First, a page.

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I want to know if the angular momentum equation $\frac{dL}{dt}=\vec\tau$ holds for the spherical momentum. Suppose that the angle $\theta$ is constant and the mass goes on uniform circular motion around the rotation axis. Then $\vec L =\vec L_z$ is conserved. However $\vec \tau=\vec r \times m\vec g \neq 0$. Why is it so? enter image description here

More generally, I would like to know when the angular momentum equation applies, and why it does or doesn't apply in this specific case.

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  • $\begingroup$ what is r ? circle radius? $\endgroup$
    – Eli
    Dec 30 '20 at 14:14
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You're conflating the vector $\vec{L}$ with one of its components $L_z$.

The torque on the pendulum is in fact non-zero, which means that the vector $\vec{L}$ is not constant, according to $$ \vec{\tau} = \frac{d\vec{L}}{dt}. $$ However, since $\vec{g}$ is always in the $z$-direction, the component of $\vec{\tau}$ along the $z$-axis must be zero. (This is because $\vec{\tau} = m \vec{r} \times \vec{g}$, and so $\vec{\tau}$ will be perpendicular to both $\vec{r}$ and $\vec{g}$.) Taking the $z$-component of the above equation, this means that $$ \tau_z = \frac{dL_z}{dt} = 0 $$ and so $L_z$ is in fact a constant.

The other two components of the angular momentum ($L_x$ and $L_y$) will vary with time, since neither $\tau_x$ nor $\tau_y$ will be zero in general. This means that the whole vector $\vec{L}$ isn't a constant, since two of its components will be changing. It's only $L_z$ that will stay constant.

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lets obtain the torque about the z- axis.

$$\tau=m\,v\,r+ \underbrace{\left(\vec r\times m\,\vec g\right)\cdot \vec e_z}_{=0}\tag 1$$

with:

$$r=l\sin(\theta)~,v=l\,\dot\varphi\,\sin(\theta)$$ $$\vec r=\begin{bmatrix} r\cos(\varphi) \\ r\sin(\varphi) \\ 0 \\ \end{bmatrix}~,\vec g=\begin{bmatrix} 0 \\ 0 \\ -g \\ \end{bmatrix}$$

$\Rightarrow$

$$\tau=m\,l^2\,\sin^2(\theta)\dot{\varphi}\tag 2$$

from the equation of motion with $~T=\frac 12 m\,v^2~,U=\text{const.}~$ you obtain that

$$m\,l^2\,\sin^2(\theta)\dot{\varphi}=\text{const}=L_\varphi$$

thus the torque $~\tau=\frac{dL}{dt}=L_\varphi~,\Rightarrow L~=L_\varphi\,t~$ is not conserved

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If you consider torque and angular momentum relative to the center of the circle, the vertical component of the tension equals the weight and the horizontal component is radial. There is no net torque, and the angular momentum vector along the z axis is constant. If you take your reference point at, O, then then angular momentum vector tilts away from the z axis, the torque from the horizontal force causes its tip to swing around in a horizontal circle. (Apply the right hand rules.)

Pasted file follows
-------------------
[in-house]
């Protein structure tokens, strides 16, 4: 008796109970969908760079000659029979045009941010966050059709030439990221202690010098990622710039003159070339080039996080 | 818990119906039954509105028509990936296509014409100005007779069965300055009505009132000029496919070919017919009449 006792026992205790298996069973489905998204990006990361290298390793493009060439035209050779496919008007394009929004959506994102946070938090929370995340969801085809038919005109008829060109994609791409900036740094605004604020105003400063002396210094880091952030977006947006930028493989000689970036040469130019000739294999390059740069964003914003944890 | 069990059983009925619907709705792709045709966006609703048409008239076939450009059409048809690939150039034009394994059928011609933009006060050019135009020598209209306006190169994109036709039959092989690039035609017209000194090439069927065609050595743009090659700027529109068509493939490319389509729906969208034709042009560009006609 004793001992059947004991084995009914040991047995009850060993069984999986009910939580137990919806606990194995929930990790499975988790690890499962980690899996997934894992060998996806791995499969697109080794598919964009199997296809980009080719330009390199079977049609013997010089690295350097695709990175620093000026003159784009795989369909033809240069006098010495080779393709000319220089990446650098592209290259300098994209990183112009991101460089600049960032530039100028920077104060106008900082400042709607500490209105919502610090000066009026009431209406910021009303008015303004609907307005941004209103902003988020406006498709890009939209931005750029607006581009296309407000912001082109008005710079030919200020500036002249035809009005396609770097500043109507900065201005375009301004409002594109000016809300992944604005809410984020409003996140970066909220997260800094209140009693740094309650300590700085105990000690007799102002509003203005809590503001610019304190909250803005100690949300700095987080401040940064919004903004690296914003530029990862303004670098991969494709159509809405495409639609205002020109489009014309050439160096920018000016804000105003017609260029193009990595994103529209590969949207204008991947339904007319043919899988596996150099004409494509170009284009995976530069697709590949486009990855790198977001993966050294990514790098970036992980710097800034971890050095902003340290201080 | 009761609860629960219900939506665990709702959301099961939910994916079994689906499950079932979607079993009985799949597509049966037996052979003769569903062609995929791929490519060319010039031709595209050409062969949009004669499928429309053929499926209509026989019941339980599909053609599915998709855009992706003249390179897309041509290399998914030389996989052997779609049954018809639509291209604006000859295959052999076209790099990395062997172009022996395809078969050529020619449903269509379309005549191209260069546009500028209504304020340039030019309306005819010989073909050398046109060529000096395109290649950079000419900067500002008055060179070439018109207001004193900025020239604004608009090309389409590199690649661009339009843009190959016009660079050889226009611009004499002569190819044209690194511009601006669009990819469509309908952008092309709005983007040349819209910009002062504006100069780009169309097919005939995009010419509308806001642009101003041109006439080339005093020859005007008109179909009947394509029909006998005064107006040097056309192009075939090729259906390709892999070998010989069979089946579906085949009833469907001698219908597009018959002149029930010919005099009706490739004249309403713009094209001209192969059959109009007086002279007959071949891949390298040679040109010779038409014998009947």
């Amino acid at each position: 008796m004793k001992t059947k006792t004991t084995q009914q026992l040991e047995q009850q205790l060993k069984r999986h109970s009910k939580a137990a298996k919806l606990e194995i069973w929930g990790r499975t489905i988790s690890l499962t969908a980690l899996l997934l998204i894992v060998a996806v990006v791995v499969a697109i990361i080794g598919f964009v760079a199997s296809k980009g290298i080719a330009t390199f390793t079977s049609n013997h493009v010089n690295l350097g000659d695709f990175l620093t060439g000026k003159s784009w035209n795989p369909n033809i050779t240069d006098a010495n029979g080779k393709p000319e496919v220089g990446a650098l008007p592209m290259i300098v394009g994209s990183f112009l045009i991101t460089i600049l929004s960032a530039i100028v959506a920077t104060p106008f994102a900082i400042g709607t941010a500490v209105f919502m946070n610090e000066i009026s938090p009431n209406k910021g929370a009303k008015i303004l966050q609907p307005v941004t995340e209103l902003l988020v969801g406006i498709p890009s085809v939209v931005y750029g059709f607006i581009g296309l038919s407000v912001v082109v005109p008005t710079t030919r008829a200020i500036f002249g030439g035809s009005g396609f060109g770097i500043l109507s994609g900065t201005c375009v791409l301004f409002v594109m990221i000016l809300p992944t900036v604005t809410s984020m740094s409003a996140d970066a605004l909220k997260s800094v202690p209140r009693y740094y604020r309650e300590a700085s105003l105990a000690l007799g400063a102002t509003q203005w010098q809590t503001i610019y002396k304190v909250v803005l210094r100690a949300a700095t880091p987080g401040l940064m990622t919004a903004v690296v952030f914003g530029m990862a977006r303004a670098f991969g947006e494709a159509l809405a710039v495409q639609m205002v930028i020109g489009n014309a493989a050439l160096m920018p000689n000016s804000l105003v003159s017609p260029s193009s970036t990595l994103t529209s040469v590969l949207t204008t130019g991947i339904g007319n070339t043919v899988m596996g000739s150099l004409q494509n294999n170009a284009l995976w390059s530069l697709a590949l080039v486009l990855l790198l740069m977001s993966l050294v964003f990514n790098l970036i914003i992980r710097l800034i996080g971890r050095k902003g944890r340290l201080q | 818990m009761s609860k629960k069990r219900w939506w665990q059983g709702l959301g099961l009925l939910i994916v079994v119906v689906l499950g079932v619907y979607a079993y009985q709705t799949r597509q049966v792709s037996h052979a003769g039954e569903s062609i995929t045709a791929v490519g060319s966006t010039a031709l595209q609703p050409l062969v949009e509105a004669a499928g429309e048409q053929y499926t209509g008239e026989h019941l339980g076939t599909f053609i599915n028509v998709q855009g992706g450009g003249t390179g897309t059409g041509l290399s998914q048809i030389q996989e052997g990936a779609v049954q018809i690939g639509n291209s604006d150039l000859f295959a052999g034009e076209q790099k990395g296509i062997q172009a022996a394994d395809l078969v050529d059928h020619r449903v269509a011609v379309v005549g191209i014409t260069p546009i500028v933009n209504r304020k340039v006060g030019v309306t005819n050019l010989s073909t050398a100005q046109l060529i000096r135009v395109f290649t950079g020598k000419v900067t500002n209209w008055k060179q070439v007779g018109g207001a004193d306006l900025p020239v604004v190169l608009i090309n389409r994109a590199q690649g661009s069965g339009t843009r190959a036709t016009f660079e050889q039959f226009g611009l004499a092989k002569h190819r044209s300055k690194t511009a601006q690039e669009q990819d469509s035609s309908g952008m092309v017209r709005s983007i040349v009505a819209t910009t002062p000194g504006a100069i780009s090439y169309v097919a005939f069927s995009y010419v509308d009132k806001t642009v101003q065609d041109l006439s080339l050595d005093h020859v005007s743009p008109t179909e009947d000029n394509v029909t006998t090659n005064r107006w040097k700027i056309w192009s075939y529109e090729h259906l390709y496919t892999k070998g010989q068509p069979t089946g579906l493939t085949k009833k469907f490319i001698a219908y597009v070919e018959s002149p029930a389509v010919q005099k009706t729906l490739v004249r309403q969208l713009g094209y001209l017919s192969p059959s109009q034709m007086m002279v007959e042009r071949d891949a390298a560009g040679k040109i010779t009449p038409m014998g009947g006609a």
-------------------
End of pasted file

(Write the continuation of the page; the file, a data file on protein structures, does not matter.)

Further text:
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The definition of torque is $\vec \tau \equiv \dfrac{d\vec L}{dt}$. That equation will always hold (in fixed inertial frame/COM frame), as it is what torque is defined to be.

I'd suggest you visit When does torque equal to moment of inertia times the angular acceleration?. It may clear up your confusion.

As for this particular case, getting a non zero value for torque is correct -- look at the angular momentum of the pendulum bob at different point on the trajectory -- notice how the direction of the angular momentum vector will not stay the same (recall that angular momentum vector is perpendicular to your linear momentum and $\vec l$). The torque by gravity will change the angular momentum.

And no, there being torque does not automatically imply angular acceleration. Euler's second law states that,

$$\vec \tau = \vec r_\mathrm{CM} \times \vec a_\mathrm{CM}m+I\vec \alpha$$ Therefore, $\alpha$ can be zero, and you can still have a net torque.

EDIT: the reason in lots of intro physics courses the $\tau=I\alpha$ equation is present, is because in those classes, $a_\mathrm{cm}=0$, so the first term of Euler's second law is zero.

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  • $\begingroup$ The torque due to gravity most assuredly does change the magnitude of the angular momentum (as well as its direction). As an example of this, consider a plane pendulum. The angular momentum about an axis perpendicular to the plane of motion is larger in magnitude when the bob is near the bottom of its arc, and smaller when it's near the limits of its motion. $\endgroup$ Dec 30 '20 at 16:24
  • $\begingroup$ Thanks. For some reason I assumed a constant speed such that $\dot \theta =0$. $\endgroup$
    – user256872
    Dec 30 '20 at 18:25

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